More than five hours later, the sun came up and her 4-year-old son bounded into the room, wanting to help change his little brother’s diaper.
As her preschooler chattered away, Pickman realized the baby hadn’t made a sound. She rolled over to check him.
Madden remained on his back, just as she had left him. But his lips were blue, his flesh cold.
She scooped him up and blew into his mouth. The air just blew back against her cheeks.
It was too late.
Every year, more than 4,000 infants die suddenly and unexpectedly in the United States.
Barring an undiagnosed medical or criminal cause, these deaths are filed in three categories: suffocation; sudden infant death syndrome, when a medical examiner has ruled out other causes; and undetermined, used when authorities didn’t conduct a scene investigation and autopsy.
Advocates launched a national “Back to Sleep” campaign in 1994 urging parents to put their babies to sleep on their backs.
Parents responded. Deaths from SIDS dropped by more than half between 1992 and 2001.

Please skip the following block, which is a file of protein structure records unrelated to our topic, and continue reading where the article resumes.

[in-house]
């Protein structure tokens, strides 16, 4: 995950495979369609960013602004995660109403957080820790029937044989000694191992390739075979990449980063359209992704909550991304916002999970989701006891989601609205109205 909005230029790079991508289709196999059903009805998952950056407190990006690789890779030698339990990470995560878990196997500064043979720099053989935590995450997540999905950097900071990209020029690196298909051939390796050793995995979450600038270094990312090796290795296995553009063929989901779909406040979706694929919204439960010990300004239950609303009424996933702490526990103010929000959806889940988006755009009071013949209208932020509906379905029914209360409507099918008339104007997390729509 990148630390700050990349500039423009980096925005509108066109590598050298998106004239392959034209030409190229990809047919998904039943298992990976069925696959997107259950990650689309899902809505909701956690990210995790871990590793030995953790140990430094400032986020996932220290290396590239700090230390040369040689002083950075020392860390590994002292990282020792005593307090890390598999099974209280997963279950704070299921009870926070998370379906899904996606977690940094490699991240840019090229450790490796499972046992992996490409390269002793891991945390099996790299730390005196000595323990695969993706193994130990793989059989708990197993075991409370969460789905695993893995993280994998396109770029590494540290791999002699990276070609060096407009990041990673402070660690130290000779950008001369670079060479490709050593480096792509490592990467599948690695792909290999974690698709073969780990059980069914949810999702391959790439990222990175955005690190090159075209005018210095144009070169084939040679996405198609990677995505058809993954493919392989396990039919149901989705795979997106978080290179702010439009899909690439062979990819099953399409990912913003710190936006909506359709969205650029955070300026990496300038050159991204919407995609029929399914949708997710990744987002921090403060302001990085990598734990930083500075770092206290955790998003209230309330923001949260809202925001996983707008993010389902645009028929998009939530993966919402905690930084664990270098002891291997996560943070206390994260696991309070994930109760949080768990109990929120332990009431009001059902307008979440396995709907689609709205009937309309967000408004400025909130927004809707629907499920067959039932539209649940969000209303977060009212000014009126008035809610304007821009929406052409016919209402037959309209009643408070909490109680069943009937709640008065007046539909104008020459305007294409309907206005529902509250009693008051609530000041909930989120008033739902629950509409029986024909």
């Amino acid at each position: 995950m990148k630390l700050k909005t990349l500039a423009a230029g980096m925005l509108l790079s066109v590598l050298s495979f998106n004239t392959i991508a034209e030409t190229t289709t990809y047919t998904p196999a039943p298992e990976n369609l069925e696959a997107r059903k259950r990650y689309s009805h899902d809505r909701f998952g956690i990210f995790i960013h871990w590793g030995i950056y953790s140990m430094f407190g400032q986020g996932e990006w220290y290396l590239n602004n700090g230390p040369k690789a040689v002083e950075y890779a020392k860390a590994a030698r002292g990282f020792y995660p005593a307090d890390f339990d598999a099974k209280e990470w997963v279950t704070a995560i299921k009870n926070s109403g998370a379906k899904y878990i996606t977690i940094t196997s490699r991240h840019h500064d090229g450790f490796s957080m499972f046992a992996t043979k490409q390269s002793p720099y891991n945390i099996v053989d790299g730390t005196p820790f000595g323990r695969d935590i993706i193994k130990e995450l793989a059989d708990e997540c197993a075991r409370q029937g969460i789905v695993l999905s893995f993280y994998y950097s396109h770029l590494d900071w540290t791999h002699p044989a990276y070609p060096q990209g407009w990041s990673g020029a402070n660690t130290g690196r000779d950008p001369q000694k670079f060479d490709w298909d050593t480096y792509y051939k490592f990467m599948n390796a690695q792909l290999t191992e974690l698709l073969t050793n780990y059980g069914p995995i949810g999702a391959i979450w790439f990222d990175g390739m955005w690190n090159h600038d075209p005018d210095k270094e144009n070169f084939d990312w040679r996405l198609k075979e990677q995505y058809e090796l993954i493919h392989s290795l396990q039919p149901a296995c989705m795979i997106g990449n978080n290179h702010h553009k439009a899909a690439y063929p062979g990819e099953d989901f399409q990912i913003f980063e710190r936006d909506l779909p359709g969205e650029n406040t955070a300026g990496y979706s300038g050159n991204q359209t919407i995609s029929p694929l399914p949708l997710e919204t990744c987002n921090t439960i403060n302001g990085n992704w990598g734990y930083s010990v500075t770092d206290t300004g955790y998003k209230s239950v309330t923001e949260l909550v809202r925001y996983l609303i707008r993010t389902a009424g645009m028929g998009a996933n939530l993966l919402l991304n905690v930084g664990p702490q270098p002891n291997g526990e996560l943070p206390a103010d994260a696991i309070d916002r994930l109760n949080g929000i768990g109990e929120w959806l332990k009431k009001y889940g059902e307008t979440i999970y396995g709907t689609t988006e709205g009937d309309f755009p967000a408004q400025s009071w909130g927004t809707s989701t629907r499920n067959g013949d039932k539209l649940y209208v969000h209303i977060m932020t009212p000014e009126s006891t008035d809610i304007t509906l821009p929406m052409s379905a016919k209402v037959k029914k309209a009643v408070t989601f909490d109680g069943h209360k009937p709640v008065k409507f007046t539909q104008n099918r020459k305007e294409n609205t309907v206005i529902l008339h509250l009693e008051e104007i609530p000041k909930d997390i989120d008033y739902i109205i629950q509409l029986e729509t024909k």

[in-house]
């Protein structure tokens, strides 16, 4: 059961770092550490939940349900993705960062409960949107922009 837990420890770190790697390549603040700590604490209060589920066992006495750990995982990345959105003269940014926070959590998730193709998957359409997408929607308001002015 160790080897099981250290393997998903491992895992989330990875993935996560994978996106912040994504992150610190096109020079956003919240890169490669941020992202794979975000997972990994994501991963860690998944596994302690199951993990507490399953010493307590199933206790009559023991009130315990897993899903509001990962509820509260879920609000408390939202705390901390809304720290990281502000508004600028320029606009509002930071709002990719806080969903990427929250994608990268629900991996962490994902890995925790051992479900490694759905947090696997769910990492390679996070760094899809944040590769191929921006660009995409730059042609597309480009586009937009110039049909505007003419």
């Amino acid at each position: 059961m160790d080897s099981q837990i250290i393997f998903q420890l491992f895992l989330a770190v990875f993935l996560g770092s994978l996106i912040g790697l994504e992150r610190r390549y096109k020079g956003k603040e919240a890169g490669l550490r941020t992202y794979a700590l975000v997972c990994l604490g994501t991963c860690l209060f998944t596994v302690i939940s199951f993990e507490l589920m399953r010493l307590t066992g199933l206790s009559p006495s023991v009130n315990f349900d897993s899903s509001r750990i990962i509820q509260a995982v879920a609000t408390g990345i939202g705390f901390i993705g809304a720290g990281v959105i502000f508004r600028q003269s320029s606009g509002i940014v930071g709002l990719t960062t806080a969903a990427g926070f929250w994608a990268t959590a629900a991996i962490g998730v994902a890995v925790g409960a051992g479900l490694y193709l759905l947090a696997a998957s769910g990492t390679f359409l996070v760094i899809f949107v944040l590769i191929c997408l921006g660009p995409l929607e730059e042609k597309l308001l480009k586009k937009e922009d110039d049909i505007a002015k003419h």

Meanwhile, deaths from other sleep-related incidents – including suffocation, entrapment and asphyxia – increased, according to the academy’s journal. Better awareness and reporting might have contributed to the higher numbers, they said.
Advocates expanded their message in 2011, hoping to reduce all sleep-related infant deaths. They launched a “Safe to Sleep” campaign the next year.
The ability to track national statistics on bed-sharing deaths is limited because death certificates don’t include the circumstances and events leading to death. The Centers for Disease Control and Prevention has started a case registry that should provide more data in the future.
But 70 percent of infants who died from 2005 to 2008 had been on a surface not intended for infant sleep, according to a nine-state study published in the American Journal of Public Health. Sixty-four percent had been sharing a sleep surface, including almost half sleeping with an adult, the study noted.
Sixty-one children died in Missouri in 2012 because of unintentional suffocation, according to Missouri Child Fatality Review data. Of those, 90 percent were younger than 1, and more than 90 percent died from bedding, from soft items or while sharing a sleep surface.